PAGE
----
The Marriott Hack – This is What will Happen Next.

Personal information from about 500,000,000 people who made reservations at a Starwood hotel was stolen by hackers. 

These hotels include Sheraton, Aloft, W Hotels, and Westin Hotels.  Marriott acquired the Starwood Group back in 2016, but the compromise started way back in 2014 before the acquisition took place.

Hackers had full access for four years

This means that the hackers had plenty of time to learn, gather data, and exploit that data.  The hackers had access to everything in the system and used the Starwood system as their playground for four years.

A data loss protection (DLP) system was in place to make sure that sensitive data does not leave the network.  But, there is an easy way to get around DLP systems.  DLP systems have to be able to read communications to identify that it is sensitive and act to stop it.  Hackers have to encrypt the data so that the DLP system is unable to read it.  Then they export away –  taking the encrypted data at will.

Of course, exporting vast volumes of encrypted data will itself raise a red flag.  But the hackers had plenty of time.  Over 4 years the data could easily have been encrypted and dripped out in smaller batches.

So, what will happen next?

The investigation will continue.  Likely, the full extent of the breach will not be known for some weeks.  The breach will continue to make headlines for weeks as more is learned and disclosed to the press.

People will be fired.

Marriott will need to make an example of walking one or more of their technology folks out the door.  The breach should have been detected before the Marriott acquisition.  Someone did not do their homework, and that person or people will be ousted to appease the shareholders.

Marriott Hack Firing

Marriott will pay a fine

Just like in the case of Yahoo, Marriott will be liable for some fines.  With GDPR the penalty could be as much as 4% of profits.  With the threat of a fine looming, the stock price will be depressed for a bit.  But this one-time event will not affect the stock price in the long term.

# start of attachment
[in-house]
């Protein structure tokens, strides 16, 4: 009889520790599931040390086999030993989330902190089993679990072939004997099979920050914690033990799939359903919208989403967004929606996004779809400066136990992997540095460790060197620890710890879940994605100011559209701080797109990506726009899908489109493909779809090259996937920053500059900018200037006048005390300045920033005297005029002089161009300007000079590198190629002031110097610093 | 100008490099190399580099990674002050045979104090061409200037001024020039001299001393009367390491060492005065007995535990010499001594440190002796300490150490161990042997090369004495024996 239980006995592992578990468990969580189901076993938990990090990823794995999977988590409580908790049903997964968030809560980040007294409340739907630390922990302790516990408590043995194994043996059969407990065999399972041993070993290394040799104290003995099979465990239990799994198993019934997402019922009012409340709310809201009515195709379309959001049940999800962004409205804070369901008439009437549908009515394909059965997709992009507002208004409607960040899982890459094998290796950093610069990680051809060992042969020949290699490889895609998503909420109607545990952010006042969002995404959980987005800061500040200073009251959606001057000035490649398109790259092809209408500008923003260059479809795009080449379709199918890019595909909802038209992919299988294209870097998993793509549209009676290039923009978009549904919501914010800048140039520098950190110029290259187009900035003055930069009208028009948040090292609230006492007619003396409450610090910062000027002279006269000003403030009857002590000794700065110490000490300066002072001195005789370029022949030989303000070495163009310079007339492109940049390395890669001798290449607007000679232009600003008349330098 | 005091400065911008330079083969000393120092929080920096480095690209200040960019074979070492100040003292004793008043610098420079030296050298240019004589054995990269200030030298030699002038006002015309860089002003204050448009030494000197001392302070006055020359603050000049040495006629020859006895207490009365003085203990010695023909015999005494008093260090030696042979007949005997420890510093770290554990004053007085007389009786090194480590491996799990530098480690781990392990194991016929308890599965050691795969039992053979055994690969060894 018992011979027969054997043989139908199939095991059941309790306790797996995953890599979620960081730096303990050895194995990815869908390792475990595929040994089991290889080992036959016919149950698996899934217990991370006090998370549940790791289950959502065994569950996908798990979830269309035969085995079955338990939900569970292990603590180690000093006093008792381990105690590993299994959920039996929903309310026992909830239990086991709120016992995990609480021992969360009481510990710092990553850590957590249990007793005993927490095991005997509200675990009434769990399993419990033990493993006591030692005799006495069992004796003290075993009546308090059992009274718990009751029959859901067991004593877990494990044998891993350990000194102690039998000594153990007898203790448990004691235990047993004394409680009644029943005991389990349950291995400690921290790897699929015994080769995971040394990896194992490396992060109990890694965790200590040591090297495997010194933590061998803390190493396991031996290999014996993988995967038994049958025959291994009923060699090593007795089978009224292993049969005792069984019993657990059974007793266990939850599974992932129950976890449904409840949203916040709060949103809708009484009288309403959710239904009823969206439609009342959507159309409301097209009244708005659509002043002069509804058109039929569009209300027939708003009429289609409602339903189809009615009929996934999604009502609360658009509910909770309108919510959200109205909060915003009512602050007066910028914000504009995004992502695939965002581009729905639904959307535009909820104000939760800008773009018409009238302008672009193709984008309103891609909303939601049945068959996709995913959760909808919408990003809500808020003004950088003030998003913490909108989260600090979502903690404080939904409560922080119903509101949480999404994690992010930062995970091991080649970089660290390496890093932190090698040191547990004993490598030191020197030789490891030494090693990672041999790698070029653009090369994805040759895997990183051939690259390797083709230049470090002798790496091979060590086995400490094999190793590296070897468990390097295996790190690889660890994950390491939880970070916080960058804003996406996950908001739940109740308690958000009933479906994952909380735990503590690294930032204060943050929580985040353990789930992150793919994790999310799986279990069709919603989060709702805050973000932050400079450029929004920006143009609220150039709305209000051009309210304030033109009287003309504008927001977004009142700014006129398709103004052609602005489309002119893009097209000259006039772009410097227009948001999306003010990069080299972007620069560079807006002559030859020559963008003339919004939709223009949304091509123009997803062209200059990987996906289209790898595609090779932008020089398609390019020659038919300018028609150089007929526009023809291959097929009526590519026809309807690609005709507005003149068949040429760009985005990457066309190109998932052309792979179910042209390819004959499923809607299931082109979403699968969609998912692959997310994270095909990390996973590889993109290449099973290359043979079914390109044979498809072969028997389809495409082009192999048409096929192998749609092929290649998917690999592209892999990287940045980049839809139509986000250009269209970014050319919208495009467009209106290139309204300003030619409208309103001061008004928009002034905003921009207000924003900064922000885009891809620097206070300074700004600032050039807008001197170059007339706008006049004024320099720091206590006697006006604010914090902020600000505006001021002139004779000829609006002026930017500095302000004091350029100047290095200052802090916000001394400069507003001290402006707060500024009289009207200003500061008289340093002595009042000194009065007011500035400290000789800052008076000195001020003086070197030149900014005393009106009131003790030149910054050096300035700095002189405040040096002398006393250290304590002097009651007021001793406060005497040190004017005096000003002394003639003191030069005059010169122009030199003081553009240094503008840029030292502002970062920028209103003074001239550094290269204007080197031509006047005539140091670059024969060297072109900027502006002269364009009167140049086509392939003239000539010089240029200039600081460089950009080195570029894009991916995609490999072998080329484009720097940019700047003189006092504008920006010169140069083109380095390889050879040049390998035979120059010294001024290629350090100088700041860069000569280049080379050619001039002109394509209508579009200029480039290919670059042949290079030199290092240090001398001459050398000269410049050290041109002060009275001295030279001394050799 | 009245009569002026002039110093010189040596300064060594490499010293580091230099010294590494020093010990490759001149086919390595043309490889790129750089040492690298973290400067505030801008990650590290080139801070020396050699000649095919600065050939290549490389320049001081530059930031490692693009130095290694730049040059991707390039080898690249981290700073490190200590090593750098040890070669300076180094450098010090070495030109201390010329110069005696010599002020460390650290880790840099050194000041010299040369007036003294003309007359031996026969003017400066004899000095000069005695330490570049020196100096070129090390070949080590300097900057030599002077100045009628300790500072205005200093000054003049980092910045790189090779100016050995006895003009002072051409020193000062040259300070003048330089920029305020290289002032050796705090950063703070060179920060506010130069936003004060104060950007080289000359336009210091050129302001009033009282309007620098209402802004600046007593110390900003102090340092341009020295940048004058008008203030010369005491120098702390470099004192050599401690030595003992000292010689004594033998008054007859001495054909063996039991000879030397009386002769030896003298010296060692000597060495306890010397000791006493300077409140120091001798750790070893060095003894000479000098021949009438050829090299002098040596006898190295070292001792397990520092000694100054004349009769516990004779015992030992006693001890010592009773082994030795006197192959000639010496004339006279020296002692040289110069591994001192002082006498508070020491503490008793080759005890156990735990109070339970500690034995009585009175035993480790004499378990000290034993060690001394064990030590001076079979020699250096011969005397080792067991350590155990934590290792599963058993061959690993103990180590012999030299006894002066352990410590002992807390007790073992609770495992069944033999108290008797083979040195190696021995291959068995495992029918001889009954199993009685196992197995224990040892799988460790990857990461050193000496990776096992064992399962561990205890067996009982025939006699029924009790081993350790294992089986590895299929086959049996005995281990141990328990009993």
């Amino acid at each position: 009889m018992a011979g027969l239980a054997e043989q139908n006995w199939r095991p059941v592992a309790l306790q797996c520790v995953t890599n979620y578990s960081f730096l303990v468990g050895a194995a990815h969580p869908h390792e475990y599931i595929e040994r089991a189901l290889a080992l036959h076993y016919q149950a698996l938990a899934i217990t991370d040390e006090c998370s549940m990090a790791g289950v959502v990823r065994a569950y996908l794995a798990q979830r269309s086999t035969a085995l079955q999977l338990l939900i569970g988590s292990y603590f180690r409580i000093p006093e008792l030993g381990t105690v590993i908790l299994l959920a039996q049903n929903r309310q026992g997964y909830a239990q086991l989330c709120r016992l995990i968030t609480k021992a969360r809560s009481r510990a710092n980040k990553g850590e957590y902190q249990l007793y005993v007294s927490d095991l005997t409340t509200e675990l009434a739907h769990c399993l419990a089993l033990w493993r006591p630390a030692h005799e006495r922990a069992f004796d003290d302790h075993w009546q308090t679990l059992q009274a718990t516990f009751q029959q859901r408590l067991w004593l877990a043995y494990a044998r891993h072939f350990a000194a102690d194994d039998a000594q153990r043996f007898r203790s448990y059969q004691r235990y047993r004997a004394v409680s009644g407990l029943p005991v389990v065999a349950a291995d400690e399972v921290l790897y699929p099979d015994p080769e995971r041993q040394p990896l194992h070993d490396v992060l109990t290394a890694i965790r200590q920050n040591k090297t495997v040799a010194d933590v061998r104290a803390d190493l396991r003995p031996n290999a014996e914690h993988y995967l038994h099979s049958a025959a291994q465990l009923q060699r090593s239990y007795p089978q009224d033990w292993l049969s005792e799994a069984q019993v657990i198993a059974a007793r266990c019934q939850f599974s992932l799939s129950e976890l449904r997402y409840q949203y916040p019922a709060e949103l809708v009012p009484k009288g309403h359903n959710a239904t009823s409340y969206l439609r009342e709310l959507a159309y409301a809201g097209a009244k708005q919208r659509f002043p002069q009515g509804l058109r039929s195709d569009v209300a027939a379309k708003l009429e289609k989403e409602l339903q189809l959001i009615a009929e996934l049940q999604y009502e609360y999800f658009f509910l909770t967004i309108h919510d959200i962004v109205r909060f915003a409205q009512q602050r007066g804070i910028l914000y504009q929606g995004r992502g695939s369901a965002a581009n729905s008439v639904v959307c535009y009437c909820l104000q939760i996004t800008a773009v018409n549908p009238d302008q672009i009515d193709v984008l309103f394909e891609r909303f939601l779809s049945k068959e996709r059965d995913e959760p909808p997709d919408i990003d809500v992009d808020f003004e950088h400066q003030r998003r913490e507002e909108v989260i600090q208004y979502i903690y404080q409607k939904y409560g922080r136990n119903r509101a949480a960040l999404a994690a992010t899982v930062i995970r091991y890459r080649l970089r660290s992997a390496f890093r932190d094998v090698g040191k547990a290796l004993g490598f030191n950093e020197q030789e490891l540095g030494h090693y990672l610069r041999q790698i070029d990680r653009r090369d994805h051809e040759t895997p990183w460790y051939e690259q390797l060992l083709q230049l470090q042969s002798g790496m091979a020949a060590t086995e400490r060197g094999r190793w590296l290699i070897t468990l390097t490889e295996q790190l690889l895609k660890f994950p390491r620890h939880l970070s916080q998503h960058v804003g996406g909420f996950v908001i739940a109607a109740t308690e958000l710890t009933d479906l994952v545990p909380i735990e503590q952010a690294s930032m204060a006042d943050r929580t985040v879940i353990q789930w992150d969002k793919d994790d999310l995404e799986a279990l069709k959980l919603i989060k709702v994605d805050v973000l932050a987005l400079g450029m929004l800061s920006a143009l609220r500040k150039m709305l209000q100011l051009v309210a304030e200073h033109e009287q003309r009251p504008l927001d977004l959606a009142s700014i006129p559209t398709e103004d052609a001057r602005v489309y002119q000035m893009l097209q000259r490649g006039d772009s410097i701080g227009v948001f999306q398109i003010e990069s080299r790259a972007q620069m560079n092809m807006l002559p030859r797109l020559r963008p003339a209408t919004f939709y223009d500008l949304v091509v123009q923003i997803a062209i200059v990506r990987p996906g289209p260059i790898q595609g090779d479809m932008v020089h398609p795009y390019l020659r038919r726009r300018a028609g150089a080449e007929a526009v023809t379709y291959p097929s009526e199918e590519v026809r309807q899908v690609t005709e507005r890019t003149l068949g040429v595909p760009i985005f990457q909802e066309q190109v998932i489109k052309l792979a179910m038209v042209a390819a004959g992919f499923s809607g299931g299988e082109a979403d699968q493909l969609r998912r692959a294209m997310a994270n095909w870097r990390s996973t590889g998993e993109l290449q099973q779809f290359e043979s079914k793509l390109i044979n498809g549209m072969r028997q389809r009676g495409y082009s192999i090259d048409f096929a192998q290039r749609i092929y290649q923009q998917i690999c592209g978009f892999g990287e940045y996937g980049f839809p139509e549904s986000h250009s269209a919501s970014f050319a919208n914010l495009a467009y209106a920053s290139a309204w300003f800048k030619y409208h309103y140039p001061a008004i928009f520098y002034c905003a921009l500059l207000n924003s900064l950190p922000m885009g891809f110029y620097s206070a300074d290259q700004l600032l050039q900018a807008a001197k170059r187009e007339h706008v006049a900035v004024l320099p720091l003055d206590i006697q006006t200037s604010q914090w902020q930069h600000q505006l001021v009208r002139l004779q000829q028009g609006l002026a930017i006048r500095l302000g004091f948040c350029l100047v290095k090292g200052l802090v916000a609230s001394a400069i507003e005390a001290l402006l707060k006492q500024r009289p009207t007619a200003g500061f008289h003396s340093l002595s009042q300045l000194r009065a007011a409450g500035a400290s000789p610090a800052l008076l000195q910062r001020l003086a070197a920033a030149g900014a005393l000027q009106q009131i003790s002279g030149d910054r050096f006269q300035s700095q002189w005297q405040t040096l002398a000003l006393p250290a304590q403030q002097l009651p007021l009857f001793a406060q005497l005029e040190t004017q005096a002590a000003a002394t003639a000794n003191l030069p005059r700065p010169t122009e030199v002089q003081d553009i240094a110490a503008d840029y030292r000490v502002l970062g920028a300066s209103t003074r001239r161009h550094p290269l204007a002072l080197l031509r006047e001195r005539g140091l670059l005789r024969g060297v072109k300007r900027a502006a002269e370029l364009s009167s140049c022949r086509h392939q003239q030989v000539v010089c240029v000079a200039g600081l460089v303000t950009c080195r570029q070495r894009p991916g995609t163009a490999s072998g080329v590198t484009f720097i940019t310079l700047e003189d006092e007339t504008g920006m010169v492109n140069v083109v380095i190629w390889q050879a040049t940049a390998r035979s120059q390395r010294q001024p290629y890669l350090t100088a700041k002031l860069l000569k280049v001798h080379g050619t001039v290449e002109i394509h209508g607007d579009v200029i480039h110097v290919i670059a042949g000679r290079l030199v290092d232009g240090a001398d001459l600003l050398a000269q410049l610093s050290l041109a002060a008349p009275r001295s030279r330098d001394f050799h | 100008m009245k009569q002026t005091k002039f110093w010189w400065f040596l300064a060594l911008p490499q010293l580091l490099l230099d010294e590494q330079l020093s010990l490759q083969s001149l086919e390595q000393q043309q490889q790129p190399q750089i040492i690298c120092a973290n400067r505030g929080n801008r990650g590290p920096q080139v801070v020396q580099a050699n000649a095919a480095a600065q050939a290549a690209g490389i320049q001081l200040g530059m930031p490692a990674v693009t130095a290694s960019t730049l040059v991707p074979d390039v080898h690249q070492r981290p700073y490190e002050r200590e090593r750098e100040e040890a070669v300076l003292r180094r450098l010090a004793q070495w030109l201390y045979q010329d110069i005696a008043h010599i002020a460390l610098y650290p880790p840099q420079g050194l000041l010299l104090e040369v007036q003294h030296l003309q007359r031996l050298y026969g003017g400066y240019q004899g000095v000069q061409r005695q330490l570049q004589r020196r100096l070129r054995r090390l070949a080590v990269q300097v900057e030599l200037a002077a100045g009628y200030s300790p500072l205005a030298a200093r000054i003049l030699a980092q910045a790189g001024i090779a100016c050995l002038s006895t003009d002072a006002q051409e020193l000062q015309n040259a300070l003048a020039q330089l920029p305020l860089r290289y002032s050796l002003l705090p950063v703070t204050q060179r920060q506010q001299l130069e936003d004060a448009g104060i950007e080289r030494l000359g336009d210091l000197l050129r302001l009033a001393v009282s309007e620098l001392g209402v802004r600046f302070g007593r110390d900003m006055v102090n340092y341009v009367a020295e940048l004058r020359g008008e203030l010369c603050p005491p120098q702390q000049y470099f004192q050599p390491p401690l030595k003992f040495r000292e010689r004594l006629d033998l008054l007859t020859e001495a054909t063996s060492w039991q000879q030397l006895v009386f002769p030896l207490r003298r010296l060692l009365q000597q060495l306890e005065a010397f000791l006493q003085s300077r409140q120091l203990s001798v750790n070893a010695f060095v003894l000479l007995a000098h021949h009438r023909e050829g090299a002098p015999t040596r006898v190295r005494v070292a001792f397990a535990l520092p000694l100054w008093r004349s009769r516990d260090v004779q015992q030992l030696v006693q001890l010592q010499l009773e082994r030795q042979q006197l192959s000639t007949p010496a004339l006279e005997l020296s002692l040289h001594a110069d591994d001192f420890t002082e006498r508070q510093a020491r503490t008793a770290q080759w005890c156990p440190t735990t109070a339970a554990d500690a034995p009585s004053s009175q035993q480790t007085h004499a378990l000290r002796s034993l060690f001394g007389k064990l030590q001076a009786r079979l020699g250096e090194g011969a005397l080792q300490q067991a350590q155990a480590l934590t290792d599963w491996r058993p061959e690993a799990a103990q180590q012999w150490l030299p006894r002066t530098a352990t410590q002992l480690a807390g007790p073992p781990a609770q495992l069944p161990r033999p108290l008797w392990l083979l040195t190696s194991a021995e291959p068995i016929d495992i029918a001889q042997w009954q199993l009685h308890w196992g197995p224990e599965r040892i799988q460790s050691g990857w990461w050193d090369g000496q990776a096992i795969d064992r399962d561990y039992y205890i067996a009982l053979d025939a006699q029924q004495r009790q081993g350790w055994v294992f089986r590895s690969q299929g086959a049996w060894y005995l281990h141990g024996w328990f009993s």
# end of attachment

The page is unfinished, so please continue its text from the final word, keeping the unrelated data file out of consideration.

There will be a class-action lawsuit

Many law firms will be lining up to profit from Marriott’s woes.  The suits will drag on for years, and in the end, the lawyers will make a boatload of money, and the people affected will get a coupon for a discounted hotel stay.

Marriott will not pay to replace passports

Leadership at Marriott stated that they would do all that they can to support their customers.  But this will not include replacing passports of their customers. 

Under pressure from Lawmakers, Marriott quickly agreed to pay for passport replacements for the data breach victims.  But this will never happen.  The cost of replacing a passport is currently $110.  The number of passport numbers that were compromised are numbered in the hundreds of millions.

This makes it impossible for Marriott to replace all of the passports that were compromised.  Footing the bill would put the hotel chain into bankruptcy.

The damage will not be known

The actual harm from the data breach is already done.  People’s identities have likely already been stolen.  Credit cards have been fraudulently used for purchases.  The perpetrators have probably already made millions by quietly selling the data over the past four years.

At this point, it will likely be impossible to attribute a quantitative cost of the breach.

People will still use Marriott

With the breaches of Yahoo, Equinix, Home Depot, and hundreds of other companies, people have begun to become numb to the effects of large scale data compromises. 

Credit card companies already protect the consumer, so credit card fraud has become just a minor inconvenience for people.

Identity theft is a bit more of a mess to clean up, but even this is no longer a life-impacting event in most cases.

Marriott and the Starwood family of hotels will continue to be profitable.  Soon this data breach will be a story from the past.  This breach will have almost no effect on the stock price over time.

Marriott will be forced to step up their cybersecurity efforts.  Sometimes companies have to learn the hard way.